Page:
Negative outcomes did occur, though. For example, a wealthy class of industrialists, merchants, and ship owners came to dominate and amass enormous money, while the working class lived in substandard conditions and cramped quarters. Children were made to work in factories against their will, where they were abused and exploited, while women’s lives drastically changed because of leaving their families to work in domestic settings and textile factories. The middle class, which benefited more from riches than the working class, was developed during this period (Licht, 1995).

Despite the revolution leading to the growth of industries, it had adverse effects on the environment. Due to the reliance on fuel and coal in the manufacturing industries, air pollution increased severely, and this forced cities such as Chicago to enact laws governing air pollution.

Similarly, industrialization resulted in overcrowding and poor sanitation in urban areas thus contributing to the spread of diseases such as typhoid and cholera. People depended on contaminated wells within city confines for drinking water supplies.

Furthermore, environments around cities faced major challenges from untreated human waste which accumulated as cities had no sewage systems. Many towns constructed centralized water delivery systems in the middle of the 1800s as it was determined that tainted water was linked to illness. However, public health officials believed that rivers, lakes, and the sea were capable of self-purifying, hence wastewater continued to be released without treatment.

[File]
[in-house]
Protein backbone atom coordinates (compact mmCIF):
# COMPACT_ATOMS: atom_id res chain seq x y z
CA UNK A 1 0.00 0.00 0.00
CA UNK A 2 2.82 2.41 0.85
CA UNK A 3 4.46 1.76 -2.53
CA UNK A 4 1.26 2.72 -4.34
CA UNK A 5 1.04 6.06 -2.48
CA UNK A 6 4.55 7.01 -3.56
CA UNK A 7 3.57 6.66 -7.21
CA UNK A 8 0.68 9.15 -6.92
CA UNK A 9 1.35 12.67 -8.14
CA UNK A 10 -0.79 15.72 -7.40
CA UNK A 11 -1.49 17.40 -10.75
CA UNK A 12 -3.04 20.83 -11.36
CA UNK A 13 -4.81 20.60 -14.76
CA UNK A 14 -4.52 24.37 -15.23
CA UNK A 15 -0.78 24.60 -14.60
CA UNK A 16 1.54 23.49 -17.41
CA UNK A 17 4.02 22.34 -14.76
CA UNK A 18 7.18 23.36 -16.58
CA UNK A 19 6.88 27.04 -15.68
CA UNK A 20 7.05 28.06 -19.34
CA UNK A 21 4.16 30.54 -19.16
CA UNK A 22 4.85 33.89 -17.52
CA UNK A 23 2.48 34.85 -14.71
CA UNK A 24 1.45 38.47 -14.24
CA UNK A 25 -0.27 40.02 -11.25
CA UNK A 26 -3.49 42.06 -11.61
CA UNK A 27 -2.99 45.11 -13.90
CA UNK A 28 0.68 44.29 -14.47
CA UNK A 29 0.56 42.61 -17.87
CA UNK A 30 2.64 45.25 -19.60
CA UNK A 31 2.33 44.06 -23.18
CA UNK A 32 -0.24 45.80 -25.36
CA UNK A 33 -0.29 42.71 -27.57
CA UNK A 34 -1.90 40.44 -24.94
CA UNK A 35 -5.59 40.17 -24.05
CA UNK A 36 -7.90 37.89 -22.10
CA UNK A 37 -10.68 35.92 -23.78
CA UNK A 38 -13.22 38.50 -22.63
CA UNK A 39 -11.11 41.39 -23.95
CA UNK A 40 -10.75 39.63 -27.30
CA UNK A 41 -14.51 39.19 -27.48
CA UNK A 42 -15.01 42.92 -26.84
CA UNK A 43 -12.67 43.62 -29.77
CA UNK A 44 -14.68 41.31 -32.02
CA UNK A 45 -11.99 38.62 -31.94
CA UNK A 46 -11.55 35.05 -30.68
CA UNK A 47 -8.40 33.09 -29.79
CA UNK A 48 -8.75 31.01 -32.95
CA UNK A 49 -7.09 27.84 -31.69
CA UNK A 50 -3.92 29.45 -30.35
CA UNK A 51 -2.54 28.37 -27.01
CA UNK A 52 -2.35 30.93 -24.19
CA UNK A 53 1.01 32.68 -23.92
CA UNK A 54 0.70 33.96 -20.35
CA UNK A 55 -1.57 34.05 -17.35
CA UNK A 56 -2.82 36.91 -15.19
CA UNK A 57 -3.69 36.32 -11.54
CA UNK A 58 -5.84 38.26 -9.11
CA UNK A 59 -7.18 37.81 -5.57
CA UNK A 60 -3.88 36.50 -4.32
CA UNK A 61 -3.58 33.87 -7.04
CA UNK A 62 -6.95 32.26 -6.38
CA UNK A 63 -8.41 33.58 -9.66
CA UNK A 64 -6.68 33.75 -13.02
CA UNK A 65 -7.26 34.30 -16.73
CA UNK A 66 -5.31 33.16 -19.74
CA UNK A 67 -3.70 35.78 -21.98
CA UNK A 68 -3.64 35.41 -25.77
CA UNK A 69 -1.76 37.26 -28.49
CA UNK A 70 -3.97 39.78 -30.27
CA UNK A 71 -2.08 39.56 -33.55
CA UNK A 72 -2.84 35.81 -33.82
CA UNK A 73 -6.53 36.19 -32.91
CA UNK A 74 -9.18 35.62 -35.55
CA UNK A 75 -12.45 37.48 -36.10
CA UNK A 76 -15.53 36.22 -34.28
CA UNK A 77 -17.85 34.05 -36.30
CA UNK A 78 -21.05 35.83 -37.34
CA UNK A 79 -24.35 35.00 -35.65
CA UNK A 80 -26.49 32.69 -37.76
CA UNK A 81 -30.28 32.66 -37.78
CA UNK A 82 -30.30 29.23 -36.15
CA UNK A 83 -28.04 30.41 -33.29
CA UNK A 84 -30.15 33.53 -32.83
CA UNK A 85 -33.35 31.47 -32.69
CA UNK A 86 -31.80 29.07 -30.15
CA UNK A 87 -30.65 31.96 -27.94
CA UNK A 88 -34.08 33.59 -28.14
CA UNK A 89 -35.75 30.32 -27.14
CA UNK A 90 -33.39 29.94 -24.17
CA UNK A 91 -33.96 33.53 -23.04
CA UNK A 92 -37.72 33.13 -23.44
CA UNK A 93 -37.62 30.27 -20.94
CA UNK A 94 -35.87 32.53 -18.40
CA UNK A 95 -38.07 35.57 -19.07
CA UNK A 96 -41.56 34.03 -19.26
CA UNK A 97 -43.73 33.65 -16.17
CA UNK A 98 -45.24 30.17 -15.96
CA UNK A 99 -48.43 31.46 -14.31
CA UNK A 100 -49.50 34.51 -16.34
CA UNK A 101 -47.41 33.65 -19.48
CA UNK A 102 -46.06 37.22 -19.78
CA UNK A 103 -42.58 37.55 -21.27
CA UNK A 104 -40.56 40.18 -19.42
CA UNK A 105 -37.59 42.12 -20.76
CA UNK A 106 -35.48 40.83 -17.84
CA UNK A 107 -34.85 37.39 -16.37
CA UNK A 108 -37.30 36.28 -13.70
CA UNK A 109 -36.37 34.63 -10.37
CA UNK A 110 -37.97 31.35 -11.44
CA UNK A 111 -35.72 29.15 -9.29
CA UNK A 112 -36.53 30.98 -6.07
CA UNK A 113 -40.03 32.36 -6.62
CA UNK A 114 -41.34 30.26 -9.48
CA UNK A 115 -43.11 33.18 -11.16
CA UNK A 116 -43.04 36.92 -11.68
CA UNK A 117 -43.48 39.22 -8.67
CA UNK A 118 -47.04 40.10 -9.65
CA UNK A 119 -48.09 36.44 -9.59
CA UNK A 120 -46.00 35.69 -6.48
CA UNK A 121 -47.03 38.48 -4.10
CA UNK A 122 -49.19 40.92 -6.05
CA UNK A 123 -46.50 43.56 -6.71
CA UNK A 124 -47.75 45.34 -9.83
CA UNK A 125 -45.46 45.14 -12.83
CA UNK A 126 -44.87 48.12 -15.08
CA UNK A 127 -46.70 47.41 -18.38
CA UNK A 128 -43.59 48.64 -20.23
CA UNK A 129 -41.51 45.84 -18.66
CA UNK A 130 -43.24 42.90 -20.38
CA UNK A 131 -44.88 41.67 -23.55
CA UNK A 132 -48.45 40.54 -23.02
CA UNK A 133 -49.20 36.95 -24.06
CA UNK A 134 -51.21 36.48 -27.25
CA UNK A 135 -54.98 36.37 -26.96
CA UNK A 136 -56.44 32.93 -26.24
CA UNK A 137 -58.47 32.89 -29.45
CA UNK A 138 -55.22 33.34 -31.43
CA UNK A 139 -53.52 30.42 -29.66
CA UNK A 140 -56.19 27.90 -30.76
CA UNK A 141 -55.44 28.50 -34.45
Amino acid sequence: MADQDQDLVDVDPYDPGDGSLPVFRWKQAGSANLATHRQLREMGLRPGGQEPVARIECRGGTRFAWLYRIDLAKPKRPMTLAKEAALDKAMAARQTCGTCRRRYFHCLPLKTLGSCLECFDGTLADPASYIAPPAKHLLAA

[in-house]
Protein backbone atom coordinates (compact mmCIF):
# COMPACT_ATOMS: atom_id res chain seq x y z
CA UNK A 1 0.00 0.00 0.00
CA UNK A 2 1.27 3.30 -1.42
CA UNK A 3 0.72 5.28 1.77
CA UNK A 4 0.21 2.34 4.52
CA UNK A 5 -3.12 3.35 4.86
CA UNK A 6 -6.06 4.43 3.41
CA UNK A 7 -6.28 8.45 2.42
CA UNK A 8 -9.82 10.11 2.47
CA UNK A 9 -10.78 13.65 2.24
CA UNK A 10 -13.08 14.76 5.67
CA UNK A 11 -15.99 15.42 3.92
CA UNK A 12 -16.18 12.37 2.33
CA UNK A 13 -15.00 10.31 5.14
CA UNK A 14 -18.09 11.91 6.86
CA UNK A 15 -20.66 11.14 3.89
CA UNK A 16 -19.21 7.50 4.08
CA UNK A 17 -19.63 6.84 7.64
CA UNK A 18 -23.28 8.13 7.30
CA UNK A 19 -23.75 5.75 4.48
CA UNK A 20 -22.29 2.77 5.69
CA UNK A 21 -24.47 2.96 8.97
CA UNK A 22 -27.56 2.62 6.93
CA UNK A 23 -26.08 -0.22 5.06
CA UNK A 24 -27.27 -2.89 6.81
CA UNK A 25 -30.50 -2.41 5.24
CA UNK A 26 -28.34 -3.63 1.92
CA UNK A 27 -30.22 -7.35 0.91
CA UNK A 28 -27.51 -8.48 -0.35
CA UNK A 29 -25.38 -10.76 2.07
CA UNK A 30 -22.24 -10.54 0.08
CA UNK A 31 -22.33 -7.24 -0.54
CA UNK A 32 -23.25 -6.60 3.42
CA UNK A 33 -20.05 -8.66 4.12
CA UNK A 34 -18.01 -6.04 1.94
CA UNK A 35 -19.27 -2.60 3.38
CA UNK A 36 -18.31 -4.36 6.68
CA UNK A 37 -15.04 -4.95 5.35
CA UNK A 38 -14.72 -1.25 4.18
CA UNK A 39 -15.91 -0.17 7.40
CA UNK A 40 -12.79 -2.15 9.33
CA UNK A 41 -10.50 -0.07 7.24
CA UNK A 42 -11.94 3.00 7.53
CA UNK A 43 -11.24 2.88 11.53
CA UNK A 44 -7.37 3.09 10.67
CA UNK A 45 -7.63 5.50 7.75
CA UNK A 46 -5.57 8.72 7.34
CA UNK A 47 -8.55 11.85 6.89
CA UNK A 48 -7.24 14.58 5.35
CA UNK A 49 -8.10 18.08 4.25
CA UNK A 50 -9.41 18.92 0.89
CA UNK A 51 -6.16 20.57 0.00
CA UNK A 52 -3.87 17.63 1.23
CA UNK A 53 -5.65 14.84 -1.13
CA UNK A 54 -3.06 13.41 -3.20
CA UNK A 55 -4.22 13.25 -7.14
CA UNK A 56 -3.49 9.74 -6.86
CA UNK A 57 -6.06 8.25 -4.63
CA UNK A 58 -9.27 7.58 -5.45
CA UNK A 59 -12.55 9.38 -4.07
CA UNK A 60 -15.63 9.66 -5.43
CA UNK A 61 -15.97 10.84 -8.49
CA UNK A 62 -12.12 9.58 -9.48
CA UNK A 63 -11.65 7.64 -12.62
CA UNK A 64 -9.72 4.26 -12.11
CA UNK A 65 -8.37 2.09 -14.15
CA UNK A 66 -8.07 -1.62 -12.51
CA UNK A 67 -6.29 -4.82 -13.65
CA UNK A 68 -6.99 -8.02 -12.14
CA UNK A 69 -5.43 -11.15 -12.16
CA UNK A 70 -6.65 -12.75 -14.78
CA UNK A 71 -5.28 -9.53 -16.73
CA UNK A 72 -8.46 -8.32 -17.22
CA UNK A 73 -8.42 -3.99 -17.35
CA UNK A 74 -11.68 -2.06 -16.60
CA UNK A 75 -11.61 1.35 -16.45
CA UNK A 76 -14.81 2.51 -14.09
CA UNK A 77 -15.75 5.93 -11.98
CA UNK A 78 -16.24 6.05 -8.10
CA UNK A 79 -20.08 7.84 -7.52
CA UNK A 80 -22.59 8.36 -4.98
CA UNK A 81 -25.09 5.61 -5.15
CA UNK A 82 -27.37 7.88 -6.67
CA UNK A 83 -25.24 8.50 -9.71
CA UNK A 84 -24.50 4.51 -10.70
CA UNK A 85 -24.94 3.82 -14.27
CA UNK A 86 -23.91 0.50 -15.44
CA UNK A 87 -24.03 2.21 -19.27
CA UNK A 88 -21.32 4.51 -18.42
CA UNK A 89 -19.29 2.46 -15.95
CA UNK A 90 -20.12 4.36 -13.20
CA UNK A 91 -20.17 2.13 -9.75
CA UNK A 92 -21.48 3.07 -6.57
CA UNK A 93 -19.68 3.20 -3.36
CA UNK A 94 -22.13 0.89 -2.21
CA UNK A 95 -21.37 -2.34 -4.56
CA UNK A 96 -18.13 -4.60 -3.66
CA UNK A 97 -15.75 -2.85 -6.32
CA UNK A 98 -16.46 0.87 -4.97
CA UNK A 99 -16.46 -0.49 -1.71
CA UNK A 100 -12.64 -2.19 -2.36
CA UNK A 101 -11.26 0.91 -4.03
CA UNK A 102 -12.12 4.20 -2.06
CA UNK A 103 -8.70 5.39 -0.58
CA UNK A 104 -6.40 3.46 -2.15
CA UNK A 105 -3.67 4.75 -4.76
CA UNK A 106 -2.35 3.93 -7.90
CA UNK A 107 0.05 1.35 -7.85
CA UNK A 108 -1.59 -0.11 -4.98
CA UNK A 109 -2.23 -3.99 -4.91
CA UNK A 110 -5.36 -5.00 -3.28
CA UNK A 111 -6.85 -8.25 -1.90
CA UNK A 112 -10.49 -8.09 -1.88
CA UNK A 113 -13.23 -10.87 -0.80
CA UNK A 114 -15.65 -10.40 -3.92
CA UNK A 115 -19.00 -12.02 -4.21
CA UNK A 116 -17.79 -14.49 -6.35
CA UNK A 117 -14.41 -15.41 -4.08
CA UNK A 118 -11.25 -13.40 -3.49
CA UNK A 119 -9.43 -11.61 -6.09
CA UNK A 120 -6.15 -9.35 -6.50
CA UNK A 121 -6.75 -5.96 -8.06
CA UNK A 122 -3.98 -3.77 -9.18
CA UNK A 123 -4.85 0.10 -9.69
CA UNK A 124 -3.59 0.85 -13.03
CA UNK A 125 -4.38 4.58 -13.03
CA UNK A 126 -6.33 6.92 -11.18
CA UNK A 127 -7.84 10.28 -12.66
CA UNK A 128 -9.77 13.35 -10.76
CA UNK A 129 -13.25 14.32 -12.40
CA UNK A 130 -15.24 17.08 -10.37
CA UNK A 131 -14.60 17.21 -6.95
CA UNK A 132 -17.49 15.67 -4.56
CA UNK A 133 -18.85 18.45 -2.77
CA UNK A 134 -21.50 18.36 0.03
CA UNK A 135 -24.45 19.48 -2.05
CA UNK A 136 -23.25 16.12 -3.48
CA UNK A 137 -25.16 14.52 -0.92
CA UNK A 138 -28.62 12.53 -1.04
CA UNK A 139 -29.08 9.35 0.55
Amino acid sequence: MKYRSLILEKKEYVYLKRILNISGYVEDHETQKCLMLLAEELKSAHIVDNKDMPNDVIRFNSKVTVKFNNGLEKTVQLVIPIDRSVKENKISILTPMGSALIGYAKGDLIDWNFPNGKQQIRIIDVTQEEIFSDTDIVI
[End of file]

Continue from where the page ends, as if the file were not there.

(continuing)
The growth and development of industries led to a high labor requirement in industries, farms, and various sectors.

Immigration played a great role in the industrial revolution of America and up to date immigrants make up a bigger population of the American urban parts.

There is a connection between Immigration and industrialization since American manufacturing companies relied on immigrant labor for their labor. Labor was a valuable source of economic production; as more immigrants arrived in the country, they made greater contributions to economic output, which in turn fueled the country’s economic expansion (Hirschman and Mogford, 2009). Since most immigrants were young, active men, they had a favorable effect on both immigration and the industrial revolution.

In a nutshell, the American Industrial Revolution had both positive and negative impacts on the growth and development of the United States of America. More jobs, cheaper commodities, higher living standards, and greater wealth were all brought about by the revolution. However, it also harmed society because it led to the creation of social classes, with the upper class growing richer and the working class falling behind. Immigration to America was beneficial to the American Industrial Revolution because most of its workers were foreign-born.


Rees, J. (2016, July 7). Industrialization and urbanization in the United States, 1880–1929. Oxford Research Encyclopedia of American History. ‘

Allen, R. C. (2017). The Industrial Revolution: A very short introduction. Oxford: Oxford University Press.

Hirschman, C., & Mogford, E. (2009). Immigration and the American Industrial Revolution from 1880 to 1920. Social science research, 38(4), 897-920.

Licht, W. (1995). Industrializing America: The nineteenth century. Baltimore, Md: Johns Hopkins University.